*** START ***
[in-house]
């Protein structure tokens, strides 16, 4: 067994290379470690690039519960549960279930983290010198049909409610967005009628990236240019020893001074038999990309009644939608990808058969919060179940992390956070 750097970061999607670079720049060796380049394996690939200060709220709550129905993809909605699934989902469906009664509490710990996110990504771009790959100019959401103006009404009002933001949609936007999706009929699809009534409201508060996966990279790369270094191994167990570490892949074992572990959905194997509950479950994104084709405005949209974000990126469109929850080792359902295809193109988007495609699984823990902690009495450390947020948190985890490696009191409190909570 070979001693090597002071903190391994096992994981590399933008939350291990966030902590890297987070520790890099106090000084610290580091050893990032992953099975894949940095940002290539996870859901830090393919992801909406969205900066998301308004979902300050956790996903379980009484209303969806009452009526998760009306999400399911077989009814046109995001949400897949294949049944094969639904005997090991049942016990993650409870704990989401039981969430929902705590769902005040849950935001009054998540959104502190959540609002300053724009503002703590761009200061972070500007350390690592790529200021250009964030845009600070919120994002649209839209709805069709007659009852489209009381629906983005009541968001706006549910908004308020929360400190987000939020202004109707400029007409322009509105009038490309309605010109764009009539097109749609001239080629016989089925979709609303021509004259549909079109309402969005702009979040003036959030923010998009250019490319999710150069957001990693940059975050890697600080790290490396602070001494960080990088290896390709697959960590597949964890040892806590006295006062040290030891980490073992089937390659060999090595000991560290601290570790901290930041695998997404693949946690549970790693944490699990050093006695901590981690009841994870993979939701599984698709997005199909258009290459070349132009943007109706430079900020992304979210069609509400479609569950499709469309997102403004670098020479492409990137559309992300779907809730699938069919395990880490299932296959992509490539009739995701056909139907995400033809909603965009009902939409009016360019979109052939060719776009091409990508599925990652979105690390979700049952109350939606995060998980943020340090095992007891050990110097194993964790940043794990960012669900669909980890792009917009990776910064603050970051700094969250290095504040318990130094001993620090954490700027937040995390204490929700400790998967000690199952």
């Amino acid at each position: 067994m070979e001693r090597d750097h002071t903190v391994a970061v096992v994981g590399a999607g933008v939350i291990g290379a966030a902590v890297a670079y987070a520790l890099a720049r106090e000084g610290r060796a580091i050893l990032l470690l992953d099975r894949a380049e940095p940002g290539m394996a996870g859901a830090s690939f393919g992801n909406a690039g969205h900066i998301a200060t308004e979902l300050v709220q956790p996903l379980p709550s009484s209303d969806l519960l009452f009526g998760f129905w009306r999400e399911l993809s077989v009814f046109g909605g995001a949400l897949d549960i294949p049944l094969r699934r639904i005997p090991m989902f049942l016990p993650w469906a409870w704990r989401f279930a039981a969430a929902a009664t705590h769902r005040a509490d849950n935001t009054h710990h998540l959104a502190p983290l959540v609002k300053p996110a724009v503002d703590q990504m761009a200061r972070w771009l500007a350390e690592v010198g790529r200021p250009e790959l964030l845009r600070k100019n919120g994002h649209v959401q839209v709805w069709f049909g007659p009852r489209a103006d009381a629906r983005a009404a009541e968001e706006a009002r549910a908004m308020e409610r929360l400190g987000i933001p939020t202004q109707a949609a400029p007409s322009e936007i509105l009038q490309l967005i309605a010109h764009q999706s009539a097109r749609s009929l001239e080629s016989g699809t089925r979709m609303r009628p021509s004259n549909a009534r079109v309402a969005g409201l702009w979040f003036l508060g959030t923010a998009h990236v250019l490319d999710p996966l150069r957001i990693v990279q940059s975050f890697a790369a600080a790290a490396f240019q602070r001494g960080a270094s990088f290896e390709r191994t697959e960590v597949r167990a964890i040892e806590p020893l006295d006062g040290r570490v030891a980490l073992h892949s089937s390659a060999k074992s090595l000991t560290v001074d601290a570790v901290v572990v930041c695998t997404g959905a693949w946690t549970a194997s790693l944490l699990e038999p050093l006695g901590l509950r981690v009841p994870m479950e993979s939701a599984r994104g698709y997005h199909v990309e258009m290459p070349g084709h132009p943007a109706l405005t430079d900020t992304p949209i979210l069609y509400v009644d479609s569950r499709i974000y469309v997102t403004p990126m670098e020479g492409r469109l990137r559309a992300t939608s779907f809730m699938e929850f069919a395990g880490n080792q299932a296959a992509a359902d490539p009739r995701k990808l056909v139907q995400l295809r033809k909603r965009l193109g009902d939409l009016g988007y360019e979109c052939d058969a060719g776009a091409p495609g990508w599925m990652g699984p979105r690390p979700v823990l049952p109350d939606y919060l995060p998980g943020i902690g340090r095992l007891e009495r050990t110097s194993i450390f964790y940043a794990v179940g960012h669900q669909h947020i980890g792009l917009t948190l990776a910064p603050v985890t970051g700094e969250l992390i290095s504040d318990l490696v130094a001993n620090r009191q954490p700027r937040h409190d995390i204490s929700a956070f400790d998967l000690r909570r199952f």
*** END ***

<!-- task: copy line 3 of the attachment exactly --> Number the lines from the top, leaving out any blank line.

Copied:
């Amino acid at each position: 067994m070979e001693r090597d750097h002071t903190v391994a970061v096992v994981g590399a999607g933008v939350i291990g290379a966030a902590v890297a670079y987070a520790l890099a720049r106090e000084g610290r060796a580091i050893l990032l470690l992953d099975r894949a380049e940095p940002g290539m394996a996870g859901a830090s690939f393919g992801n909406a690039g969205h900066i998301a200060t308004e979902l300050v709220q956790p996903l379980p709550s009484s209303d969806l519960l009452f009526g998760f129905w009306r999400e399911l993809s077989v009814f046109g909605g995001a949400l897949d549960i294949p049944l094969r699934r639904i005997p090991m989902f049942l016990p993650w469906a409870w704990r989401f279930a039981a969430a929902a009664t705590h769902r005040a509490d849950n935001t009054h710990h998540l959104a502190p983290l959540v609002k300053p996110a724009v503002d703590q990504m761009a200061r972070w771009l500007a350390e690592v010198g790529r200021p250009e790959l964030l845009r600070k100019n919120g994002h649209v959401q839209v709805w069709f049909g007659p009852r489209a103006d009381a629906r983005a009404a009541e968001e706006a009002r549910a908004m308020e409610r929360l400190g987000i933001p939020t202004q109707a949609a400029p007409s322009e936007i509105l009038q490309l967005i309605a010109h764009q999706s009539a097109r749609s009929l001239e080629s016989g699809t089925r979709m609303r009628p021509s004259n549909a009534r079109v309402a969005g409201l702009w979040f003036l508060g959030t923010a998009h990236v250019l490319d999710p996966l150069r957001i990693v990279q940059s975050f890697a790369a600080a790290a490396f240019q602070r001494g960080a270094s990088f290896e390709r191994t697959e960590v597949r167990a964890i040892e806590p020893l006295d006062g040290r570490v030891a980490l073992h892949s089937s390659a060999k074992s090595l000991t560290v001074d601290a570790v901290v572990v930041c695998t997404g959905a693949w946690t549970a194997s790693l944490l699990e038999p050093l006695g901590l509950r981690v009841p994870m479950e993979s939701a599984r994104g698709y997005h199909v990309e258009m290459p070349g084709h132009p943007a109706l405005t430079d900020t992304p949209i979210l069609y509400v009644d479609s569950r499709i974000y469309v997102t403004p990126m670098e020479g492409r469109l990137r559309a992300t939608s779907f809730m699938e929850f069919a395990g880490n080792q299932a296959a992509a359902d490539p009739r995701k990808l056909v139907q995400l295809r033809k909603r965009l193109g009902d939409l009016g988007y360019e979109c052939d058969a060719g776009a091409p495609g990508w599925m990652g699984p979105r690390p979700v823990l049952p109350d939606y919060l995060p998980g943020i902690g340090r095992l007891e009495r050990t110097s194993i450390f964790y940043a794990v179940g960012h669900q669909h947020i980890g792009l917009t948190l990776a910064p603050v985890t970051g700094e969250l992390i290095s504040d318990l490696v130094a001993n620090r009191q954490p700027r937040h409190d995390i204490s929700a956070f400790d998967l000690r909570r199952f």